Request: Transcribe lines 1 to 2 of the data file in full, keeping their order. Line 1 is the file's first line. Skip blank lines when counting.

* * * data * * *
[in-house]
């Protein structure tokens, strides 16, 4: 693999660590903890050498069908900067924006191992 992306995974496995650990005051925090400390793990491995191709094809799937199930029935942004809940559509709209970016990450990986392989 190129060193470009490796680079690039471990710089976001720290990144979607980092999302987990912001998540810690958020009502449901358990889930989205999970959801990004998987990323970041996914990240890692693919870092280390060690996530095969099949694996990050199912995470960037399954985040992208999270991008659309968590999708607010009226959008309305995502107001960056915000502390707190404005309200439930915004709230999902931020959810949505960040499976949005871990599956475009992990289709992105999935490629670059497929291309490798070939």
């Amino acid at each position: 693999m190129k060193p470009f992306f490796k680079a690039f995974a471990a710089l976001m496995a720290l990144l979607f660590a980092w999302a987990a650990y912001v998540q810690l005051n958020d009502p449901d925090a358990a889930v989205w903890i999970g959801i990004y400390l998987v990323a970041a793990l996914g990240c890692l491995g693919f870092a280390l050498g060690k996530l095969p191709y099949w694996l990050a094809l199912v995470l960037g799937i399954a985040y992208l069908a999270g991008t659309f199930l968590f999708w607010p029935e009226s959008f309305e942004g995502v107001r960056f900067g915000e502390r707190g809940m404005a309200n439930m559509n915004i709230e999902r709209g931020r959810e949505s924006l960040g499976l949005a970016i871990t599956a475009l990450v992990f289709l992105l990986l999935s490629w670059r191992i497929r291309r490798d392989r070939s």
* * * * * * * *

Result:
[in-house]
């Protein structure tokens, strides 16, 4: 693999660590903890050498069908900067924006191992 992306995974496995650990005051925090400390793990491995191709094809799937199930029935942004809940559509709209970016990450990986392989 190129060193470009490796680079690039471990710089976001720290990144979607980092999302987990912001998540810690958020009502449901358990889930989205999970959801990004998987990323970041996914990240890692693919870092280390060690996530095969099949694996990050199912995470960037399954985040992208999270991008659309968590999708607010009226959008309305995502107001960056915000502390707190404005309200439930915004709230999902931020959810949505960040499976949005871990599956475009992990289709992105999935490629670059497929291309490798070939």